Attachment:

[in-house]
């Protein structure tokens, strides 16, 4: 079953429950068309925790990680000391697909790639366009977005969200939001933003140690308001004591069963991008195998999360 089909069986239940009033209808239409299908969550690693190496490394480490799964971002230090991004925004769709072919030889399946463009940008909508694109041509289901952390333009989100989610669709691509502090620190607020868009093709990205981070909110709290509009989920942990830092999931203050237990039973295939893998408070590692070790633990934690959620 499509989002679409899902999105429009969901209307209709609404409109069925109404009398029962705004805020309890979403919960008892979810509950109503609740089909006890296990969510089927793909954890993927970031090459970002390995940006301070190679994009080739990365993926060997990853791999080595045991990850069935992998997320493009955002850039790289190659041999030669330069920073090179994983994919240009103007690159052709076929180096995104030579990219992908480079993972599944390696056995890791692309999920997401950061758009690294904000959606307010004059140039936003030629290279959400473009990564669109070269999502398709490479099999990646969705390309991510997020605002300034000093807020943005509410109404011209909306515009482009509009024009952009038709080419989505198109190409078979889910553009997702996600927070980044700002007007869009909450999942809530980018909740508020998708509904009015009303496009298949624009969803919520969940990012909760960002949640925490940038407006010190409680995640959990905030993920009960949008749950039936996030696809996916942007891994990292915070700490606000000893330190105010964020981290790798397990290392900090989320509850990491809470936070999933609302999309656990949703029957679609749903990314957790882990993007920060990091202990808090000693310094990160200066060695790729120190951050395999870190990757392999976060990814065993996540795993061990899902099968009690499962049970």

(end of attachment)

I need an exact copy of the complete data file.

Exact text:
[in-house]
């Protein structure tokens, strides 16, 4: 079953429950068309925790990680000391697909790639366009977005969200939001933003140690308001004591069963991008195998999360 089909069986239940009033209808239409299908969550690693190496490394480490799964971002230090991004925004769709072919030889399946463009940008909508694109041509289901952390333009989100989610669709691509502090620190607020868009093709990205981070909110709290509009989920942990830092999931203050237990039973295939893998408070590692070790633990934690959620 499509989002679409899902999105429009969901209307209709609404409109069925109404009398029962705004805020309890979403919960008892979810509950109503609740089909006890296990969510089927793909954890993927970031090459970002390995940006301070190679994009080739990365993926060997990853791999080595045991990850069935992998997320493009955002850039790289190659041999030669330069920073090179994983994919240009103007690159052709076929180096995104030579990219992908480079993972599944390696056995890791692309999920997401950061758009690294904000959606307010004059140039936003030629290279959400473009990564669109070269999502398709490479099999990646969705390309991510997020605002300034000093807020943005509410109404011209909306515009482009509009024009952009038709080419989505198109190409078979889910553009997702996600927070980044700002007007869009909450999942809530980018909740508020998708509904009015009303496009298949624009969803919520969940990012909760960002949640925490940038407006010190409680995640959990905030993920009960949008749950039936996030696809996916942007891994990292915070700490606000000893330190105010964020981290790798397990290392900090989320509850990491809470936070999933609302999309656990949703029957679609749903990314957790882990993007920060990091202990808090000693310094990160200066060695790729120190951050395999870190990757392999976060990814065993996540795993061990899902099968009690499962049970």